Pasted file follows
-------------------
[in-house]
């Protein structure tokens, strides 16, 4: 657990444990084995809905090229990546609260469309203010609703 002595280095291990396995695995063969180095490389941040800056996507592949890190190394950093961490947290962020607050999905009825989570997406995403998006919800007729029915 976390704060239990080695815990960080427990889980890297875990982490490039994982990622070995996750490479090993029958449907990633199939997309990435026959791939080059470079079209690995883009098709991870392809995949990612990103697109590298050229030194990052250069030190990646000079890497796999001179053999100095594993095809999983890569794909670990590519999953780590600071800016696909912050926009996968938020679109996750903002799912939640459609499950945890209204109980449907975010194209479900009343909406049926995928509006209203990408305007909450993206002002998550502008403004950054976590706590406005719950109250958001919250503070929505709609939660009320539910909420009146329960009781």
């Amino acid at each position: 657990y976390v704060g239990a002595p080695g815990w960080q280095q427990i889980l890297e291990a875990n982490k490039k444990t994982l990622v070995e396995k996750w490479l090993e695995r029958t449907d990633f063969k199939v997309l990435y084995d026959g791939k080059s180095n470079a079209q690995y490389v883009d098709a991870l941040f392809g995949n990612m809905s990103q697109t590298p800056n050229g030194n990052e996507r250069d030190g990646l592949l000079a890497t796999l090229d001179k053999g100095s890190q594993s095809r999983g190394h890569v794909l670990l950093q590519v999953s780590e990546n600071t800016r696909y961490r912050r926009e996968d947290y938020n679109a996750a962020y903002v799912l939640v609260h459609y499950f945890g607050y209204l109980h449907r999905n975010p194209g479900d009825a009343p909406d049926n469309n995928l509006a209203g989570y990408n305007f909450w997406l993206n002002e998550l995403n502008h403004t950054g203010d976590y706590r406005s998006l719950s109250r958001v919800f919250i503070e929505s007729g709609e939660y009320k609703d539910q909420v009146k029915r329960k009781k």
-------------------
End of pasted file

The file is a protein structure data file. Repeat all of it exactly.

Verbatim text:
[in-house]
């Protein structure tokens, strides 16, 4: 657990444990084995809905090229990546609260469309203010609703 002595280095291990396995695995063969180095490389941040800056996507592949890190190394950093961490947290962020607050999905009825989570997406995403998006919800007729029915 976390704060239990080695815990960080427990889980890297875990982490490039994982990622070995996750490479090993029958449907990633199939997309990435026959791939080059470079079209690995883009098709991870392809995949990612990103697109590298050229030194990052250069030190990646000079890497796999001179053999100095594993095809999983890569794909670990590519999953780590600071800016696909912050926009996968938020679109996750903002799912939640459609499950945890209204109980449907975010194209479900009343909406049926995928509006209203990408305007909450993206002002998550502008403004950054976590706590406005719950109250958001919250503070929505709609939660009320539910909420009146329960009781």
């Amino acid at each position: 657990y976390v704060g239990a002595p080695g815990w960080q280095q427990i889980l890297e291990a875990n982490k490039k444990t994982l990622v070995e396995k996750w490479l090993e695995r029958t449907d990633f063969k199939v997309l990435y084995d026959g791939k080059s180095n470079a079209q690995y490389v883009d098709a991870l941040f392809g995949n990612m809905s990103q697109t590298p800056n050229g030194n990052e996507r250069d030190g990646l592949l000079a890497t796999l090229d001179k053999g100095s890190q594993s095809r999983g190394h890569v794909l670990l950093q590519v999953s780590e990546n600071t800016r696909y961490r912050r926009e996968d947290y938020n679109a996750a962020y903002v799912l939640v609260h459609y499950f945890g607050y209204l109980h449907r999905n975010p194209g479900d009825a009343p909406d049926n469309n995928l509006a209203g989570y990408n305007f909450w997406l993206n002002e998550l995403n502008h403004t950054g203010d976590y706590r406005s998006l719950s109250r958001v919800f919250i503070e929505s007729g709609e939660y009320k609703d539910q909420v009146k029915r329960k009781k």